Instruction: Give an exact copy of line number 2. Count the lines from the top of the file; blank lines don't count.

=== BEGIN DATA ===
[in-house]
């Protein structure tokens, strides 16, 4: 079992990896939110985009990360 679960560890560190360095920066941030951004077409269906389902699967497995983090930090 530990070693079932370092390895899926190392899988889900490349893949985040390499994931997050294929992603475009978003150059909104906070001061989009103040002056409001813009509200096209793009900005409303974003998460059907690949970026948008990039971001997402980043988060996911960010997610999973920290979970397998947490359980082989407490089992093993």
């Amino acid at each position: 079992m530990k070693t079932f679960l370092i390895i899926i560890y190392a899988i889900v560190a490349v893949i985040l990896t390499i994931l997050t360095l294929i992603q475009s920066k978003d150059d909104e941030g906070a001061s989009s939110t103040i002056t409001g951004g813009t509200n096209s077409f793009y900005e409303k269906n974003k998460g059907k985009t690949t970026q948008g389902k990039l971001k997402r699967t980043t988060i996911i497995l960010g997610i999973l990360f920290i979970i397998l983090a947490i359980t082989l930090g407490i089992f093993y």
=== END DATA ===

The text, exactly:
């Protein structure tokens, strides 16, 4: 079992990896939110985009990360 679960560890560190360095920066941030951004077409269906389902699967497995983090930090 530990070693079932370092390895899926190392899988889900490349893949985040390499994931997050294929992603475009978003150059909104906070001061989009103040002056409001813009509200096209793009900005409303974003998460059907690949970026948008990039971001997402980043988060996911960010997610999973920290979970397998947490359980082989407490089992093993």